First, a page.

The backstory on the Tripoli Six is bizarre, to say the very least. Six medical practitioners — five nurses and one doctor — were accused in 1999 of deliberately infecting over 400 Lybian children with HIV.
It’s bullshit, of course; leaving aside the possible political reasons that anyone might have for doing something this ghastly, there’s the utter implausibility that six different individuals — all of them medical workers — could simultaneously have such an incomprehensible lapse of character and compassion as to be willing to, in essence, murder half a thousand boys and girls.
The evidence at the time was sketchy (actually nonexistent beyond the circumstantial), and doctors noting the high rate of hepatitis B and C infections in the poor kids concluded that the well-documented hygiene lapses in the hospital were actually the cause of the virus’s spread. In most nations, this would be enough to exonerate anyone; but then, in most nations, medical practitioners would not have been accused of such crimes in the first place.
The nurses and doctor were found guilty in 2004 and sentenced to death; international pressure caused the Lybian supreme court to retry the case in 2005. The guilty verdict was handed down again; sentencing is due the 19th of this month.
Nature magazine has shown that the HIV strain infecting the children is of the wrong variant to be anything but locally-grown; yet other evidence which could have helped the medics’ case was kept from the trial, so it’s hard to imagine that proof will overturn a dual conviction.
The very nature of the case is extremely hard to understand in a nation such as this one, where we theoretically have presumption of innocence and the accuser must be the one to provide evidence to eliminate reasonable doubt as to the guilt of the accused. With this trial it seems much more like the six medics were burdened with having to prove their innocence — a much harder proposition because proving a negative is generally much more difficult.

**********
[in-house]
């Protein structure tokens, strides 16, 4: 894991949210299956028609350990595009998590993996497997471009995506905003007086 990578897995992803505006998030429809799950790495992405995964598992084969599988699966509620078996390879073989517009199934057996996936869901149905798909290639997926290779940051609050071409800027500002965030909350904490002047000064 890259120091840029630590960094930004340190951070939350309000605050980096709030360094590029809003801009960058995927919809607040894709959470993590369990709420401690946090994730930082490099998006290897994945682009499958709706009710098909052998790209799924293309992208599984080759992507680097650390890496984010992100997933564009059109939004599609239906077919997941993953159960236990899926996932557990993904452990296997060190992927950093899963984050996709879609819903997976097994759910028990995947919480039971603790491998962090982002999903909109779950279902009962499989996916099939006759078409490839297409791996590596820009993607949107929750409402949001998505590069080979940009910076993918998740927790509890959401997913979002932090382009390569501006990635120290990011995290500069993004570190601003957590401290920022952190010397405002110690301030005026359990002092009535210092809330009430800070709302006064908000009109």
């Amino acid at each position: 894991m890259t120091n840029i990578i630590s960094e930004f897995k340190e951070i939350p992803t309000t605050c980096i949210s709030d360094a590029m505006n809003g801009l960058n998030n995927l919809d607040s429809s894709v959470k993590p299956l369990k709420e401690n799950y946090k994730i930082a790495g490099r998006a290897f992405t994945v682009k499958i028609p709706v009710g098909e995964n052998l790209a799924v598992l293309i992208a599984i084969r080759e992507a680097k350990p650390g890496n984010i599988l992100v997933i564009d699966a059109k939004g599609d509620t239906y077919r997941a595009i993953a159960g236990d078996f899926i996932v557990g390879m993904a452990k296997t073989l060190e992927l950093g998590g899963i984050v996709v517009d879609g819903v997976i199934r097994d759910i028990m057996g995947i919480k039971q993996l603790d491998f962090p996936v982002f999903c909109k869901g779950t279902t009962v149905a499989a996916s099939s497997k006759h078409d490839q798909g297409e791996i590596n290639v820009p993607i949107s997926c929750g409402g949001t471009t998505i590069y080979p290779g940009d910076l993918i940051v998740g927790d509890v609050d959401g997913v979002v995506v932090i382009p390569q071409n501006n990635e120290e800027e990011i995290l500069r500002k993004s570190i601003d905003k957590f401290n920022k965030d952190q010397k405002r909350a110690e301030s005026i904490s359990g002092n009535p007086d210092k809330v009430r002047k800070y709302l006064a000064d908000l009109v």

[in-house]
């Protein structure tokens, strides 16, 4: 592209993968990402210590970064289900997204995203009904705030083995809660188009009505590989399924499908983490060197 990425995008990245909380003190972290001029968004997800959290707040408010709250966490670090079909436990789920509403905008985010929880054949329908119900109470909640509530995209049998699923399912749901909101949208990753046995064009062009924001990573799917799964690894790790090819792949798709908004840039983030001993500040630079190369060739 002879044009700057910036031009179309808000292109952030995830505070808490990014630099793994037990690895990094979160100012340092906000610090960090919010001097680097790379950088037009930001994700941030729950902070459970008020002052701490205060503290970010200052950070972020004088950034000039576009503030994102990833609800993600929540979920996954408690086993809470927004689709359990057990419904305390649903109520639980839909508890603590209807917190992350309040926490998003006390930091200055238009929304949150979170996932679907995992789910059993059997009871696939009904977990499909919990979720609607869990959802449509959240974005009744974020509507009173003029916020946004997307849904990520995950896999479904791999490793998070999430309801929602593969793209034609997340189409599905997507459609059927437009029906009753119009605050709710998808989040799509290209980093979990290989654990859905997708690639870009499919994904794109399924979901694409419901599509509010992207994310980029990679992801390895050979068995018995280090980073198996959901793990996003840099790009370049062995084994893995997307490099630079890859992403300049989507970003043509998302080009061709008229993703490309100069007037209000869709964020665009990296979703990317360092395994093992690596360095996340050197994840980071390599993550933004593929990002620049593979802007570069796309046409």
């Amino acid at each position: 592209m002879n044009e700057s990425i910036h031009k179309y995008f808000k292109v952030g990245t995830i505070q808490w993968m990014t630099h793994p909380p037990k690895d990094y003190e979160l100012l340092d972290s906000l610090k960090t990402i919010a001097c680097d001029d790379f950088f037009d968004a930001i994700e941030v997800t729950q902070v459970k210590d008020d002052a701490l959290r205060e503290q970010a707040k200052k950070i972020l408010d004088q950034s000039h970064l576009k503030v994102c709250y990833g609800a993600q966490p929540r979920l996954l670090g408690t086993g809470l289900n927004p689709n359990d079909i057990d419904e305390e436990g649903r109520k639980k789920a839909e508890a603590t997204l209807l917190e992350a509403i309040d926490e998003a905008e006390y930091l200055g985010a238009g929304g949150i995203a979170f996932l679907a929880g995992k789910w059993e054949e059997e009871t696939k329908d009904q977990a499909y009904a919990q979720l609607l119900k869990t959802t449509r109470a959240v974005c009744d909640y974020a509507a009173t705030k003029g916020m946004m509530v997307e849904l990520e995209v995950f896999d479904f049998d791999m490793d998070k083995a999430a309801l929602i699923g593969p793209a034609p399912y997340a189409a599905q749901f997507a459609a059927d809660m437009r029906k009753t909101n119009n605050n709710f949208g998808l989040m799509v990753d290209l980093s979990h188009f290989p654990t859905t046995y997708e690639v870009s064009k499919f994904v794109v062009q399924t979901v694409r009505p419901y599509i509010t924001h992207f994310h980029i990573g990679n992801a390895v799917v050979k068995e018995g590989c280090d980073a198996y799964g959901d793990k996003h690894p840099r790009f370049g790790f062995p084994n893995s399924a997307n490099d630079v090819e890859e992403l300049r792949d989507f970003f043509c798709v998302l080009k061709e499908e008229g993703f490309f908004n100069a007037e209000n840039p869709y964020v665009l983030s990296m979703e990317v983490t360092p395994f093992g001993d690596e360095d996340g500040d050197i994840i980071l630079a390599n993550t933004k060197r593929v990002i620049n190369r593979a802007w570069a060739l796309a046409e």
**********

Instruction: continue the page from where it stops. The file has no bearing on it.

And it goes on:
Yet, as I think of what’s happening in Gaddafiland, I keep getting little warning lights.
First we have a prosecution that is not only cherry-picking evidence, but is actively suppressing important materials that could prove exculpatory. One has to wonder if the same kind of suspension of legal rights would extend to Lybian citizens — or if it is merely accused foreign nationals who are not given the right to mount a complete and earnest defense.
Then there’s the clear contempt the Lybian government seems to have for the facts; there seems to be a sort of head-in-the-sand approach to science and rationalism, a willingness to be deliberatly blind to some data in the name of pursung a foregone conclusion.
Finally, we have the very monstrousness of the accusations. To suggest that medical workers are heartless child-killers — and to have that suggestion taken seriously — is a symptom of a deep social sickness.*
On the whole, I have a creeping dread that Lybia is as much mirror as atrocity, something that serves to reflect into us in ways that should damned well make us feel intensely uncomfortable.
Regardless of the outcome for the Tripoli Six — and against all rationality I’m hoping for something favorable — we should pay attention here, and should apply the lessons we’re learning to our own comportment, particularly when we’re dealing with accused criminals who happen to be from foreign lands.
* I certainly can’t think of any group in the US which accuses, in all seriousness, doctors and nurses of being child-killers. Can you?
Hat tip to PZ Meyers.
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